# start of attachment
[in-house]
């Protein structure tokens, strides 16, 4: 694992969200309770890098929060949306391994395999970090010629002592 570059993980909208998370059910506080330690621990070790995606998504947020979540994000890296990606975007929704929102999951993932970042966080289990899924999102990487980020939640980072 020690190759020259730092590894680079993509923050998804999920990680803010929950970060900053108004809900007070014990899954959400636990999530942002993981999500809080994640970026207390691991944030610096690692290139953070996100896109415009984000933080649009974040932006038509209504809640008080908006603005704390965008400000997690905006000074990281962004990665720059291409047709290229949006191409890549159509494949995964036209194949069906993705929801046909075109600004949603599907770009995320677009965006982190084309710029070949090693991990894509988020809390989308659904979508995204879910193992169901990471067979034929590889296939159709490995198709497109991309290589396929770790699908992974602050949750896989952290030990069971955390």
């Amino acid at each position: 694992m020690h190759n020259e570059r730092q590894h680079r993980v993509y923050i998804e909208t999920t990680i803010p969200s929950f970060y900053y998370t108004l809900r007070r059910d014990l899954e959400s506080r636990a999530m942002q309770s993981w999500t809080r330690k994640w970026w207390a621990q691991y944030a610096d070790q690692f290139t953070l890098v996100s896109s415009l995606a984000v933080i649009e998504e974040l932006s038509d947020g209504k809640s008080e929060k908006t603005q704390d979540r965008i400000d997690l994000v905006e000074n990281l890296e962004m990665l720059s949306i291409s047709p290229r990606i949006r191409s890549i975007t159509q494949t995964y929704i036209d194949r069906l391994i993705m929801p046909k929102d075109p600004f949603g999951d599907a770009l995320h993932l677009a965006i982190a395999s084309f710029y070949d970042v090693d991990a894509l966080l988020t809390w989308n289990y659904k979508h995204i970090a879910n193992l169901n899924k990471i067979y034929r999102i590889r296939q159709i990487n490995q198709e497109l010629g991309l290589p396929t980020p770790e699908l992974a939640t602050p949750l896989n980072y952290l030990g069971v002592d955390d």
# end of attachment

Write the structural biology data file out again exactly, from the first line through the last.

[in-house]
């Protein structure tokens, strides 16, 4: 694992969200309770890098929060949306391994395999970090010629002592 570059993980909208998370059910506080330690621990070790995606998504947020979540994000890296990606975007929704929102999951993932970042966080289990899924999102990487980020939640980072 020690190759020259730092590894680079993509923050998804999920990680803010929950970060900053108004809900007070014990899954959400636990999530942002993981999500809080994640970026207390691991944030610096690692290139953070996100896109415009984000933080649009974040932006038509209504809640008080908006603005704390965008400000997690905006000074990281962004990665720059291409047709290229949006191409890549159509494949995964036209194949069906993705929801046909075109600004949603599907770009995320677009965006982190084309710029070949090693991990894509988020809390989308659904979508995204879910193992169901990471067979034929590889296939159709490995198709497109991309290589396929770790699908992974602050949750896989952290030990069971955390």
């Amino acid at each position: 694992m020690h190759n020259e570059r730092q590894h680079r993980v993509y923050i998804e909208t999920t990680i803010p969200s929950f970060y900053y998370t108004l809900r007070r059910d014990l899954e959400s506080r636990a999530m942002q309770s993981w999500t809080r330690k994640w970026w207390a621990q691991y944030a610096d070790q690692f290139t953070l890098v996100s896109s415009l995606a984000v933080i649009e998504e974040l932006s038509d947020g209504k809640s008080e929060k908006t603005q704390d979540r965008i400000d997690l994000v905006e000074n990281l890296e962004m990665l720059s949306i291409s047709p290229r990606i949006r191409s890549i975007t159509q494949t995964y929704i036209d194949r069906l391994i993705m929801p046909k929102d075109p600004f949603g999951d599907a770009l995320h993932l677009a965006i982190a395999s084309f710029y070949d970042v090693d991990a894509l966080l988020t809390w989308n289990y659904k979508h995204i970090a879910n193992l169901n899924k990471i067979y034929r999102i590889r296939q159709i990487n490995q198709e497109l010629g991309l290589p396929t980020p770790e699908l992974a939640t602050p949750l896989n980072y952290l030990g069971v002592d955390d």